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MALCOLM X hats are everywhere. Youths born long after the death of the black nationalist leader in 1965 wear the X hat. Middle-aged men who may not have supported him when he was living wear the hat.

Much of this can be attributed to the eager anticipation of Spike Lee's movie on Malcolm, slated for release by the end of the year, as well as the frequent use of segments of Malcolm's speeches by rap groups. But there is a deeper reason why Malcolm X has re-emerged as the symbol of forceful black leadership.

When he was alive, Malcolm X frightened much of white America and a large portion of black America. For whites, Malcolm represented race hate and violence, despite the fact that he was never involved in any physical attacks on white people. He merely pointed out the fact that the history of race relations in the country is filled with examples of white violence against African Americans. Many black opponents of Malcolm feared that his uncompromising stands would undermine the progress they perceived was being made through the more conciliatory approach of the nonviolent civil rights movement.

In 1992, Malcolm X has more supporters than he ever did when he was alive because he is seen as a prophetic figure who represents the suffering and triumph of blacks in America. He suffered from white hate violence at a young age when the Ku Klux Klan burned his family home. Later, whites murdered his father. He was taught self-hatred by his teachers. He dropped out of school, became a criminal and found redemption in prison through the teachings of Elijah Muhammad and the Nation of Islam. Later, he broke with the group and became an international revolutionary figure. He was only 39 when he died.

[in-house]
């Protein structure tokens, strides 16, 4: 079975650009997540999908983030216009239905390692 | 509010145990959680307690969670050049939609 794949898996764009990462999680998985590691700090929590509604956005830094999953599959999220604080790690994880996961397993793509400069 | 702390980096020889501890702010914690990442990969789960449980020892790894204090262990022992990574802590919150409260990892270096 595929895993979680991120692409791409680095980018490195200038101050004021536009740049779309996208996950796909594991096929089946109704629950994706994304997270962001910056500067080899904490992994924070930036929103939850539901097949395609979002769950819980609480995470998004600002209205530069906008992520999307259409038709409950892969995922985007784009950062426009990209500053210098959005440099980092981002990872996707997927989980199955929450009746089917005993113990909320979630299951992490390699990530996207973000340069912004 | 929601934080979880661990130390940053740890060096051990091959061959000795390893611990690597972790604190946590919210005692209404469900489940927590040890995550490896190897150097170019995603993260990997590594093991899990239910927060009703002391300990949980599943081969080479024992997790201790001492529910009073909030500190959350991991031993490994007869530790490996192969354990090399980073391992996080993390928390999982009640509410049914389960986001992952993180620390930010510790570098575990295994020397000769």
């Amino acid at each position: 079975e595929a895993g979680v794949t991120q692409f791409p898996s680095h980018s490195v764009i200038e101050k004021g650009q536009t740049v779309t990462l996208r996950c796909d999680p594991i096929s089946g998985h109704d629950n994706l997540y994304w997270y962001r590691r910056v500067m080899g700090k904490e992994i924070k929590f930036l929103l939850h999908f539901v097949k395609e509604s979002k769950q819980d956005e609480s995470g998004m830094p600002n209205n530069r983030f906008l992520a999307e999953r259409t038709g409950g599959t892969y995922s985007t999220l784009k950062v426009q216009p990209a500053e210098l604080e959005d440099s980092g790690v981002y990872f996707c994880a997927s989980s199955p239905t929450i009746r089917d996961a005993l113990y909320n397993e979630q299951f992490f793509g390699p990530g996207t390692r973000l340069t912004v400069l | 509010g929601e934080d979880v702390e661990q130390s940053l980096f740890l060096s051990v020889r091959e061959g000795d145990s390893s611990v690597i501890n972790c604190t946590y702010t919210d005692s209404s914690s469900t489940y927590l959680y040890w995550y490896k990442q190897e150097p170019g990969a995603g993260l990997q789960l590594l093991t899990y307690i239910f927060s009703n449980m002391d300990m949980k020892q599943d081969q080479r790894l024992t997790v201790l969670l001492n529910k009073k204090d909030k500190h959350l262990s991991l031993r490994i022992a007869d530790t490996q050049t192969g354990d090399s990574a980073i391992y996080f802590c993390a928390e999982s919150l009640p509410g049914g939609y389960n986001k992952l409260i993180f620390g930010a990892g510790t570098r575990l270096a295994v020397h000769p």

In the current climate, Malcolm X seems more and more a seer. With racial animosity exacerbated by debates over affirmative action and the sagging economy wreaking havoc on many families, the atmosphere is heavy with anger. The Los Angeles riots showed that people left in despair in the midst of wealth will not suffer indefinitely without rising up. Malcolm X had said that the progress in race relations that many thought they saw in the early '60s was illusory.

Malcolm's rise from hate-filled convict to family man and crusader for moral and political reform makes him a figure to be admired, if not emulated, by young black males looking for heroes. He has a credibility with urban youths that "square" traditional black leaders can never have.

I was in Georgetown in February and happened to pass a bookstore. In its Black History Month display it featured "The Autobiography of Malcolm X." The book is a classic of American literature and continues to sell well nearly three decades after its publication. I see young people reading it on the bus and in the parks. The bravery and oratorical skill of the man whose birthday we celebrate today make current black leaders seem tepid by comparison.

R.B. Jones is editor of the Baltimore Times.

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